Are variations of direct and indirect plant interactions along a climatic gradient dependent on species' strategies? An experiment on tree seedlings

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Investigating how interactions among plants depend on environmental conditions is key to understand and predict plant communities' response to climate change. However, while many studies have shown how direct interactions change along climatic gradients, indirect interactions have received far less attention. In this study, we aim at contributing to a more complete understanding of how biotic interactions are modulated by climatic conditions. We investigated both direct and indirect effects of adult tree canopy and ground vegetation on seedling growth and survival in five tree species in the French Alps. To explore the effect of environmental conditions, the experiment was carried out at 10 sites along a climatic gradient closely related to temperature.

While seedling growth was little affected by direct and indirect interactions, seedling survival showed significant patterns across multiple species. Ground vegetation had a strong direct competitive effect on seedling survival under warmer conditions. This effect decreased or shifted to facilitation at lower temperatures. While the confidence intervals were wider for the effect of adult canopy, it displayed the same pattern. The monitoring of micro-environmental conditions revealed that competition by ground vegetation in warmer sites could be related to reduced water availability; and weak facilitation by adult canopy in colder sites to protection against frost. For a cold-intolerant and shade-tolerant species (Fagus sylvatica), adult canopy indirectly facilitated seedling survival by suppressing ground vegetation at high temperature sites. The other more cold tolerant species did not show this indirect effect (Pinus uncinata, Larix decidua and Abies alba).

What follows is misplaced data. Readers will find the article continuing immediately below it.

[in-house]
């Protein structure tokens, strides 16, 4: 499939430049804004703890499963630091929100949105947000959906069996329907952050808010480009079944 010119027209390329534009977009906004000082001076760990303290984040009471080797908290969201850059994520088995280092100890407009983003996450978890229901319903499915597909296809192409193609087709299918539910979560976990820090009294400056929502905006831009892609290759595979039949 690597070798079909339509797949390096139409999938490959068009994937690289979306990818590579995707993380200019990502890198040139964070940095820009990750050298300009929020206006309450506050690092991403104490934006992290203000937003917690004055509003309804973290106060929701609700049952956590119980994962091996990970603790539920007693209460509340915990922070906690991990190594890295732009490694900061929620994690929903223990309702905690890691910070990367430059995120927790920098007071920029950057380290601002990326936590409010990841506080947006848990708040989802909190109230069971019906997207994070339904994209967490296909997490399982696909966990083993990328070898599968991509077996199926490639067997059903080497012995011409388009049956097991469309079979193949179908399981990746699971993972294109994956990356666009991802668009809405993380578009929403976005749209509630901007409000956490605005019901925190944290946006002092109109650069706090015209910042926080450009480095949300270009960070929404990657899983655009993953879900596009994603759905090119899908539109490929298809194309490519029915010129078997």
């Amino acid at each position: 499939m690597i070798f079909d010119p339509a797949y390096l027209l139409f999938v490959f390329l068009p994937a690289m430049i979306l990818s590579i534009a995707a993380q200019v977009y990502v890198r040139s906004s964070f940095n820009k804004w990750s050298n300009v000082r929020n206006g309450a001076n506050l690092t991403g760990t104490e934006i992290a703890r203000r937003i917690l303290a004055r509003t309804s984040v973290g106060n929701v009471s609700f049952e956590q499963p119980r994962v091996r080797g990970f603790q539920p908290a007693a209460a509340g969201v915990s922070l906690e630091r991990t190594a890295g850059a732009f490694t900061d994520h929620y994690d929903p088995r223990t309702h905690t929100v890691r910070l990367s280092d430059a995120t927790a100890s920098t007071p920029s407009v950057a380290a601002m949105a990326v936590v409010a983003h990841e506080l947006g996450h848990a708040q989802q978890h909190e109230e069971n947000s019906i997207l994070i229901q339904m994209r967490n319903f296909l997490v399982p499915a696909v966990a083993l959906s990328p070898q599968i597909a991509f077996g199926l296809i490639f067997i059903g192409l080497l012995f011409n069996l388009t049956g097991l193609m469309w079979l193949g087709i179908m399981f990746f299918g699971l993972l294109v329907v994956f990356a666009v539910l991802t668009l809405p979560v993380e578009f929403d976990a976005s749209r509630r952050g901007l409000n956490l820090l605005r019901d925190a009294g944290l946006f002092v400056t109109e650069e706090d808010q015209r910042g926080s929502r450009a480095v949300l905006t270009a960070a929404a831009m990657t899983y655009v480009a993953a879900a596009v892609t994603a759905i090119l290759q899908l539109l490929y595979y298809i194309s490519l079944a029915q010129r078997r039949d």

Our results support the widely observed pattern of stronger direct competition in more productive climates. However, for shade tolerant species, the effect of direct competition may be buffered by tree canopies reducing the competition of ground vegetation, resulting in an opposite trend for indirect interactions across the climatic gradient.

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